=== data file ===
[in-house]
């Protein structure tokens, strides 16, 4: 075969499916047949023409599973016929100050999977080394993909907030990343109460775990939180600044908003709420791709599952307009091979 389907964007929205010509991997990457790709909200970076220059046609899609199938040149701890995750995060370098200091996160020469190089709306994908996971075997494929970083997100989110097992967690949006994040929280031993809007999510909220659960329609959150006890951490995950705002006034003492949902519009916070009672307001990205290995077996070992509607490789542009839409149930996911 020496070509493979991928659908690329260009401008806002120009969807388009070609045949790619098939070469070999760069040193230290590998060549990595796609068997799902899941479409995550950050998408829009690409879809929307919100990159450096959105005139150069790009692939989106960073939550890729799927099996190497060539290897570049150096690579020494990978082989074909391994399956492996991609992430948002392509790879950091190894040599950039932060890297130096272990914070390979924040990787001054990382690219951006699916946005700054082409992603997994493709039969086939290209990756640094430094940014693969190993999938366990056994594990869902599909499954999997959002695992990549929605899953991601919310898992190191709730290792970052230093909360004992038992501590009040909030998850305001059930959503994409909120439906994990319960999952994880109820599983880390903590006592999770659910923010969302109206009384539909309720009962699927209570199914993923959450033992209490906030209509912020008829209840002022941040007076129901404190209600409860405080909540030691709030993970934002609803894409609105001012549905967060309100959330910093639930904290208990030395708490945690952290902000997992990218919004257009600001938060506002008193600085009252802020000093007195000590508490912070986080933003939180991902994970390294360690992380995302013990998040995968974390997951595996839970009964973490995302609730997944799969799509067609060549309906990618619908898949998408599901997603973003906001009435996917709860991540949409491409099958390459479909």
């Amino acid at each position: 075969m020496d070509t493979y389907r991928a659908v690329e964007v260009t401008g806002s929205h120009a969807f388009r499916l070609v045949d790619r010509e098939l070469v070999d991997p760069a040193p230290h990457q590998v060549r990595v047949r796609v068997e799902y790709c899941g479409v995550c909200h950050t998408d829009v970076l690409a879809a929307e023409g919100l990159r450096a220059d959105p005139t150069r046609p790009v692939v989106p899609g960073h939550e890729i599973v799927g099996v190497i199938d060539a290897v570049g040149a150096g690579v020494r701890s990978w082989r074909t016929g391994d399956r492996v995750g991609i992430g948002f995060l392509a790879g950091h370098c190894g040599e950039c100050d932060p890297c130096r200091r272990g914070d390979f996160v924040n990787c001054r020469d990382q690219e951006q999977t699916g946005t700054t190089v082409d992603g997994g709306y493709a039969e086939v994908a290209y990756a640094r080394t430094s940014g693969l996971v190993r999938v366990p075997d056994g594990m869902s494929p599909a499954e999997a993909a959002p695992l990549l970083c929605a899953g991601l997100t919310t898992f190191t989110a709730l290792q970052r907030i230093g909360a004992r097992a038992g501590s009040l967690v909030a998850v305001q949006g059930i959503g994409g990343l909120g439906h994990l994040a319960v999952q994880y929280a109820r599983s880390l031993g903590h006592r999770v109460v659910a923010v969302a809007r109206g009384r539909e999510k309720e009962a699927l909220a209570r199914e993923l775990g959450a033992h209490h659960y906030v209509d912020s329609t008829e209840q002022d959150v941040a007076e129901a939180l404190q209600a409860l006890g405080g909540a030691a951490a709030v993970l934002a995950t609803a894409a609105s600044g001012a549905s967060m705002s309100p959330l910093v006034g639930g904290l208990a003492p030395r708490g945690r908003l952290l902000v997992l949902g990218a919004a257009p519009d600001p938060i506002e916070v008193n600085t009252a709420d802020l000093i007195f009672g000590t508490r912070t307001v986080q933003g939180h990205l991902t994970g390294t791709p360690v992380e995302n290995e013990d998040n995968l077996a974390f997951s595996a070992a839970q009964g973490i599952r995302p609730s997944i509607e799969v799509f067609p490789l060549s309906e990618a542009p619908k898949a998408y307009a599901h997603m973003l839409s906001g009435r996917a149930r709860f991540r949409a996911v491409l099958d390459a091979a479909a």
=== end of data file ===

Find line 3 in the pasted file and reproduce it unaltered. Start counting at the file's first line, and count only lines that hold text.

């Amino acid at each position: 075969m020496d070509t493979y389907r991928a659908v690329e964007v260009t401008g806002s929205h120009a969807f388009r499916l070609v045949d790619r010509e098939l070469v070999d991997p760069a040193p230290h990457q590998v060549r990595v047949r796609v068997e799902y790709c899941g479409v995550c909200h950050t998408d829009v970076l690409a879809a929307e023409g919100l990159r450096a220059d959105p005139t150069r046609p790009v692939v989106p899609g960073h939550e890729i599973v799927g099996v190497i199938d060539a290897v570049g040149a150096g690579v020494r701890s990978w082989r074909t016929g391994d399956r492996v995750g991609i992430g948002f995060l392509a790879g950091h370098c190894g040599e950039c100050d932060p890297c130096r200091r272990g914070d390979f996160v924040n990787c001054r020469d990382q690219e951006q999977t699916g946005t700054t190089v082409d992603g997994g709306y493709a039969e086939v994908a290209y990756a640094r080394t430094s940014g693969l996971v190993r999938v366990p075997d056994g594990m869902s494929p599909a499954e999997a993909a959002p695992l990549l970083c929605a899953g991601l997100t919310t898992f190191t989110a709730l290792q970052r907030i230093g909360a004992r097992a038992g501590s009040l967690v909030a998850v305001q949006g059930i959503g994409g990343l909120g439906h994990l994040a319960v999952q994880y929280a109820r599983s880390l031993g903590h006592r999770v109460v659910a923010v969302a809007r109206g009384r539909e999510k309720e009962a699927l909220a209570r199914e993923l775990g959450a033992h209490h659960y906030v209509d912020s329609t008829e209840q002022d959150v941040a007076e129901a939180l404190q209600a409860l006890g405080g909540a030691a951490a709030v993970l934002a995950t609803a894409a609105s600044g001012a549905s967060m705002s309100p959330l910093v006034g639930g904290l208990a003492p030395r708490g945690r908003l952290l902000v997992l949902g990218a919004a257009p519009d600001p938060i506002e916070v008193n600085t009252a709420d802020l000093i007195f009672g000590t508490r912070t307001v986080q933003g939180h990205l991902t994970g390294t791709p360690v992380e995302n290995e013990d998040n995968l077996a974390f997951s595996a070992a839970q009964g973490i599952r995302p609730s997944i509607e799969v799509f067609p490789l060549s309906e990618a542009p619908k898949a998408y307009a599901h997603m973003l839409s906001g009435r996917a149930r709860f991540r949409a996911v491409l099958d390459a091979a479909a």